Tennis Elbow Injections do ‘more harm than good’
Corticosteroid injections for tennis elbow could do more harm than good, reports the BBC News summarising a study in The Lancet published October 2010.
The BBC story continued “It found that injections reduced pain for the first few weeks, but made the condition worse in the long term.”
Brooke K. Coombes of the University of Queensland and his researchers analysed the treatment of tendinopathy in more than 2,600 patients from 41 previous studies.
Writing in The Lancet, the authors concluded: “Our systematic review challenges continued use of corticosteroid injections by providing strong evidence that they are worse in the long term than are most conservative interventions for tendinopathy.”
This was particularly true for the treatment of lateral epicondylitis, known as tennis elbow.
The research found that in treating tennis elbow, corticosteroid injection had a large effect on reduction of pain compared with placebo in the short term, from three to six weeks.
But treatment with injections over a longer period, from four to six months up to 12 months, was not found to be beneficial.
In fact, researchers found that it made the pain from tennis elbow worse.
See Tennis Elbow Lateral Epicondylitis Therapy – Injection for Tennis Elbow? for other types of injections.
Tennis Elbow Injections do No Harm
These conclusions are disputed on NHS Website
The research demonstrates a short-term benefit of corticosteroids compared with doing nothing for pain related to tennis elbow, but that this particular treatment has no effect in the longer term. There is no conclusive evidence that the steroid injections ‘do more harm than good’ as suggested by the BBC News headline. Some of the studies favoured the treatments that the corticosteroids were being compared against. However, this was often in single-study results (not pooled results) and was not the case for all comparators.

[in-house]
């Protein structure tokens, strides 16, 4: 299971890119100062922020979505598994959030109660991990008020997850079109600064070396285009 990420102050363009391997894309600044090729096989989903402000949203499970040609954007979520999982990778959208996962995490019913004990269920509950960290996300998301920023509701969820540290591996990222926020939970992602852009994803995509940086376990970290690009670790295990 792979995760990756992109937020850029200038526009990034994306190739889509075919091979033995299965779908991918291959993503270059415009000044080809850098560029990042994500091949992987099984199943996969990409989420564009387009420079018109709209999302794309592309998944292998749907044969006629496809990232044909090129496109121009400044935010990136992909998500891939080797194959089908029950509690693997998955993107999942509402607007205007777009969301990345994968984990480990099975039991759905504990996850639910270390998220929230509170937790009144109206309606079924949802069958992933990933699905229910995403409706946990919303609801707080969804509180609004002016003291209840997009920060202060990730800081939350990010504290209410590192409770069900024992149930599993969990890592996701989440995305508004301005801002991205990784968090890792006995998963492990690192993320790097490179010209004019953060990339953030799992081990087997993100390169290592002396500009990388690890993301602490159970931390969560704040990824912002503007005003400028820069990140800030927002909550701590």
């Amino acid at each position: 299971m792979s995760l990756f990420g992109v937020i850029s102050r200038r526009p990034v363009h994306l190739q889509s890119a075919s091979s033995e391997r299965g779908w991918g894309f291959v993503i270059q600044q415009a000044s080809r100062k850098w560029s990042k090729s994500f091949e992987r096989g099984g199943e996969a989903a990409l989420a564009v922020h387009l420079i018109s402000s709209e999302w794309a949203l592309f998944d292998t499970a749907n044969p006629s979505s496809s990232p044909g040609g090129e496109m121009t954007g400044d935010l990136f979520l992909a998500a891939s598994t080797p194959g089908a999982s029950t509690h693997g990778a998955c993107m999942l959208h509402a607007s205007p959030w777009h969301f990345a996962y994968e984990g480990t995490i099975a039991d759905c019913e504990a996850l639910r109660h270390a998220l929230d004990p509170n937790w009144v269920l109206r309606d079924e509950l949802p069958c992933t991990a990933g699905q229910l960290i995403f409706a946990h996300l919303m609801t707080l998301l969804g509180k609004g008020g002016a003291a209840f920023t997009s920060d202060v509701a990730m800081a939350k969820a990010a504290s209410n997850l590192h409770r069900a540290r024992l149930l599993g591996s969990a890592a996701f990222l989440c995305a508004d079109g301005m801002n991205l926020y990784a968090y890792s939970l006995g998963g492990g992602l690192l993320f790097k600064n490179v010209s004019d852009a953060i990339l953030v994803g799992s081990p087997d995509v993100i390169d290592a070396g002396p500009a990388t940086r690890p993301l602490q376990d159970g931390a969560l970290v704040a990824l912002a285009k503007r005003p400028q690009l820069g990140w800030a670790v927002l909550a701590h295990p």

An editorial that accompanies this article suggests, “today’s review might discourage clinicians from using corticosteroids in patients who are seeking medium-term and long-term cures”. It says the clinical implication here is that one corticosteroid injection is not helpful for elbow pain at 6 to 12 months, and that multiple injections do not improve outcomes. However, given the shortage of studies for some of these analyses, especially of alternatives to corticosteroid injections for tennis elbow, the short-term benefits may still be better than nothing for many patients. The editorial says that “there is no compelling evidence that any injection for tendinopathy is a magic bullet”.
Tennis Elbow / Lateral Epicondylitis Exercises are Best
Experts say exercising the affected area is preferable.
Writing about the findings in The Lancet, Dr Alexander Scott and Dr Karim Khan from the University of British Columbia in Canada, recommend exercise as the best way to cure tendinopathies.
“Specific exercise therapy might produce more cures at six and 12 months than one or more corticosteroid injections.”
Dr Khan said: “It sounds old-fashioned but specific exercise programmes are better than rest.”
“Exercise stimulates the tendon to repair by stimulating the tendon cells to make new proteins.”
“Tennis elbow and other tendinopathies have been shown to be a failure of tissue, not a result of inflammation, so exercise is the right thing to do.”
Draw your own conclusions if you will.
If you want mine :
I think that the injections are useful for a few months
BUT they have to be given to patients who are going to work at their stretching and strengthening programmes.
I think this is the best approach.
I would go as far as to say that the patient should demonstrate that they are doing stretching etc before they are given the injection!
I believe this would greatly improve the results….
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